From 11 July 2016 (we’re migrating the best of our blog from coolproducts.eu)
TTIP cast its dark shadow over EU energy policies this week. A leak of negotiating papers for the increasingly unpopular US-EU trade deal showed the EU offering to reverse its own climate policies, according to the Guardian. Where product policies are concerned, it threatens to swap hard-working and enforceable energy standards for weak voluntary ones considered a failure by all, including industry. That would be a profound backward step for consumers, the environment and even the EU’s reputation post-Brexit.
The leak, seen by Coolproducts, says “The Parties shall foster industry self-regulation of energy efficiency requirements for goods where such self-regulation is likely to deliver the policy objectives faster or in a less costly manner than mandatory requirements.”
We have tried voluntary agreements and they are not great. That’s the view of prominent manufacturers, not just us. The fact is they are not quicker, not cheaper, and they do a bad job delivering a level playing field and actual energy efficiency.
A recently revised voluntary agreement for home and office printers is blessed by the European Commission as an alternative to enforceable standards under the Ecodesign Directive. But it is plagued by vague and incoherent wording and originally permitted 30% non-compliance rate, ie one in three printers failing to make the grade would be just fine. Thankfully this was improved.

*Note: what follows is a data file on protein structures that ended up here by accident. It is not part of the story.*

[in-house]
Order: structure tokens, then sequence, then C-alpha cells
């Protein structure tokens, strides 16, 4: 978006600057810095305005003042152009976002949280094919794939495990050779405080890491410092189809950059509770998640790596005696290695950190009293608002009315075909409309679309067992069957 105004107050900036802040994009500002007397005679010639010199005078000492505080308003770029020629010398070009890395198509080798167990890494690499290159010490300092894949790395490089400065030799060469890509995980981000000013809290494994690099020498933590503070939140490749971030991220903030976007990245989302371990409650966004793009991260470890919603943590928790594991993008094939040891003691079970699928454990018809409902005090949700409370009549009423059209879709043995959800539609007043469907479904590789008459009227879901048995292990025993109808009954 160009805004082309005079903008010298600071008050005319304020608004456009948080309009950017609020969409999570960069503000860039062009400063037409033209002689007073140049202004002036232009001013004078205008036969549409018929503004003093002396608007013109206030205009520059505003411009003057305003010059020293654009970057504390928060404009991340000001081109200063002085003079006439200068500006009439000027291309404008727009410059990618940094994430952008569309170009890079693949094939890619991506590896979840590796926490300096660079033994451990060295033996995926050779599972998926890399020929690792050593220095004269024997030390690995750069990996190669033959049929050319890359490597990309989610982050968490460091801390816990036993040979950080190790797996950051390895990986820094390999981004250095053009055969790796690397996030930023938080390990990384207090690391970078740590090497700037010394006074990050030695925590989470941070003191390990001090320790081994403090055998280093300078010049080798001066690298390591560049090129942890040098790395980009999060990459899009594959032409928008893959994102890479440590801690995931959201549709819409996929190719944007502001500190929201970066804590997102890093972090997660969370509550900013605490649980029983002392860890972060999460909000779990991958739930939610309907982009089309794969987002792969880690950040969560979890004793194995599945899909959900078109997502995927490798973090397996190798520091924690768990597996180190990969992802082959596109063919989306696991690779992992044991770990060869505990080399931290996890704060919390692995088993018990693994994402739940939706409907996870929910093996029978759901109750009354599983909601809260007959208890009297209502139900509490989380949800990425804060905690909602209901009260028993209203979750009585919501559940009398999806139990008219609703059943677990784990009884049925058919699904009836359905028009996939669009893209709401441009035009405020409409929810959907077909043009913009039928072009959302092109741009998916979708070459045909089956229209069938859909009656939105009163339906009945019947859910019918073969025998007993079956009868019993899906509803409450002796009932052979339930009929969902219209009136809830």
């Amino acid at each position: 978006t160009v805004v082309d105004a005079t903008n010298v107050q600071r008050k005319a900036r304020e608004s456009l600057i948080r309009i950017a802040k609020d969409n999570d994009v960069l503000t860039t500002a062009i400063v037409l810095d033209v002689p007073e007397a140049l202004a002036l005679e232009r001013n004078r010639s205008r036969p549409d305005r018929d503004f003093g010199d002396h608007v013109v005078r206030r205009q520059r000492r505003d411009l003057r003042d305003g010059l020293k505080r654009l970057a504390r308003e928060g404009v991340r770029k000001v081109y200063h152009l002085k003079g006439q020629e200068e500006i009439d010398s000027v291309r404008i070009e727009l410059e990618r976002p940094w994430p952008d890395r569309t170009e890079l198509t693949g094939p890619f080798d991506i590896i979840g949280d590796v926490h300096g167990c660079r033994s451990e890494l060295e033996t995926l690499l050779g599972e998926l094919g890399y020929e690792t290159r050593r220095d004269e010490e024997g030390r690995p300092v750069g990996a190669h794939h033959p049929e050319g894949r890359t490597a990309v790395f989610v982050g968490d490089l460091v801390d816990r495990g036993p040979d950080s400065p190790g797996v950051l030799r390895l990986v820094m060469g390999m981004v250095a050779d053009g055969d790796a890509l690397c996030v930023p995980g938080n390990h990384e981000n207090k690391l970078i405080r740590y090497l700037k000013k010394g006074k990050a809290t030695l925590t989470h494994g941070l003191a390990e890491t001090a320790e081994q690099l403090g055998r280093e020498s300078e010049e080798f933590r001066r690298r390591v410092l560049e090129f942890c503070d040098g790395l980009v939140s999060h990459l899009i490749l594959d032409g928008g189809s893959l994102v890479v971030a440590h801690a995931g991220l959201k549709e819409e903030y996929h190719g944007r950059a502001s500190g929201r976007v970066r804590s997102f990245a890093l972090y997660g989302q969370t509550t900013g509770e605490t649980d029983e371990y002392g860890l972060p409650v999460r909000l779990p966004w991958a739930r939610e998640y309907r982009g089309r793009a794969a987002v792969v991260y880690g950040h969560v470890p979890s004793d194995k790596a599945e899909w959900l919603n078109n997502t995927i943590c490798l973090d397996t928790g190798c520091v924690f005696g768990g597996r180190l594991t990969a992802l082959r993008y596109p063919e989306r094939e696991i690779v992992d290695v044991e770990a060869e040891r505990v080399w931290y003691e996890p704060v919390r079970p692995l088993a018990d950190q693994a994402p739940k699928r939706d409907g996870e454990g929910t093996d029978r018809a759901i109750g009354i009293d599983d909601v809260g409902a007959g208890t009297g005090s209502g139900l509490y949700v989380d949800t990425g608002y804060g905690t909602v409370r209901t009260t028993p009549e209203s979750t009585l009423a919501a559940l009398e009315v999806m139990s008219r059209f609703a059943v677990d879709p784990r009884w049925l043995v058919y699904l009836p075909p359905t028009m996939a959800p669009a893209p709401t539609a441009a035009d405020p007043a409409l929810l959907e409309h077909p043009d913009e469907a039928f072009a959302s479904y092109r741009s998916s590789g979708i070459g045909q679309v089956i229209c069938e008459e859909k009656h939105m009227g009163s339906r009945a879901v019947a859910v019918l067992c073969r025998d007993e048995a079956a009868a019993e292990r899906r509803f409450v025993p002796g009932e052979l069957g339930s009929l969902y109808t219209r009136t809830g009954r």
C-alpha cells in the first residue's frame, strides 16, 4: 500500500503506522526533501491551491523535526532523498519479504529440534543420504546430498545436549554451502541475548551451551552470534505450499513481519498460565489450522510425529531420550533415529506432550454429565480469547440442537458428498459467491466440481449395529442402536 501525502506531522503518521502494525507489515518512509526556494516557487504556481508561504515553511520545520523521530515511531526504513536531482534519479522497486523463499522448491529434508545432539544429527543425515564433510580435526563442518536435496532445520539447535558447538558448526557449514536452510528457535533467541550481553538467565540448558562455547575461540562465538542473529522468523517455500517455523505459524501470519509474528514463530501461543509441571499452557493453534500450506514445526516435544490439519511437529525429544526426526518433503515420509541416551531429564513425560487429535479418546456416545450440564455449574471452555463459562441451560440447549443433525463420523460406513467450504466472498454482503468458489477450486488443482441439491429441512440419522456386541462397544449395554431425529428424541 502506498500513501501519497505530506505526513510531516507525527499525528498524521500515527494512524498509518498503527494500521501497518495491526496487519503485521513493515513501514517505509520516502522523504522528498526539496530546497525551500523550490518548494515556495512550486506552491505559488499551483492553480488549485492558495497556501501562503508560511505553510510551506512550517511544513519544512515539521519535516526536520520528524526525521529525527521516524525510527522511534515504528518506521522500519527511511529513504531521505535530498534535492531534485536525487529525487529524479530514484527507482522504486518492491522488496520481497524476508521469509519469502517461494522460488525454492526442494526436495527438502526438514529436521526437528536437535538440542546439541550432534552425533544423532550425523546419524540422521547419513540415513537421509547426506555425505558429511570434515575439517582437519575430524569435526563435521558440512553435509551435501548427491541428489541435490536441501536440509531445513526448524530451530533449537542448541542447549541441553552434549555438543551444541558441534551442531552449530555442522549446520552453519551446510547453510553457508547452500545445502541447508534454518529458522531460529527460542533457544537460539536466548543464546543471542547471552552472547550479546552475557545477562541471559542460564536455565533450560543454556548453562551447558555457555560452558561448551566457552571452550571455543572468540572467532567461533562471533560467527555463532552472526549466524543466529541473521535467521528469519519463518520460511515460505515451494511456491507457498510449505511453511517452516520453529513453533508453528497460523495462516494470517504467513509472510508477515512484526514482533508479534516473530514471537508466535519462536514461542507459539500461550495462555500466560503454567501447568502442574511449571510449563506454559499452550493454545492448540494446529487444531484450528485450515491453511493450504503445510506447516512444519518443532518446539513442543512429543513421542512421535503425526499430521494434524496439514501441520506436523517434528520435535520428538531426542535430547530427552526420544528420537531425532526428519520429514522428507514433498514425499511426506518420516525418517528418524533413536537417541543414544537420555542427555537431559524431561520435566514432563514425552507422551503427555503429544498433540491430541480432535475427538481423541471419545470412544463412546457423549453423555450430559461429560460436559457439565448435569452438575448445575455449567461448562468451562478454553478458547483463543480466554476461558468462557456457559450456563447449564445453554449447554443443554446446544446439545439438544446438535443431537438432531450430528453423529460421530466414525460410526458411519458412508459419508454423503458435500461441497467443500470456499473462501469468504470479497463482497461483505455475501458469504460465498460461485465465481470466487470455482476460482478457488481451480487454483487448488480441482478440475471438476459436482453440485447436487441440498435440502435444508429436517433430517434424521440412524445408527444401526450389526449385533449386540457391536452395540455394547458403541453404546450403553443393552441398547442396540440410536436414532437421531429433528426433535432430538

But enforcement remains a black area. The agreement sees an “independent” inspector run a small number of checks each year. The number of models and the thoroughness of the testing is unknown. Real government agency checks are not always solid, but we can at least expect a relatively unbiased investigation, and consequences for non-compliance. For voluntary agreements, non-compliance will either go into the permitted shortfall, may not be disclosed or punished at all, or most likely, will go undiscovered due to a lack of any real control.
Voluntary agreements will be put to the test for the first time under the EEPliant project, run by a coalition of member state authorities. The results of this taxpayer-funded project should be made public. We are already clear that voluntary agreements are little more than business as usual and a giant step back from extremely productive energy standards. These do take far too long to set. But much more constructive options are available, compared to TTIPs slash and burn approach. For a list of voluntary agreements and our opinion on long-delayed guidelines for these, read our position paper here.
If voluntary agreements become the norm, Europe would suffer from a flood of energy guzzling products, higher energy bills and climate trouble. There are impacts for the popularity of the European project too, following Brexit. As a coalition of leading green groups pointed out following Brexit, the big business lobby cheerleading deregulation and TTIP is toxic for voter approval. Think twice @JunckerEU @TimmermansEU @MarosSefcovic @MAC_europa
Our leaders would be better off focusing on areas where international agreement makes sense, moving towards mutual recognition of the tests behind energy standards; towards global market surveillance to help ensure energy savings are delivered; and towards resources conservation within product policies.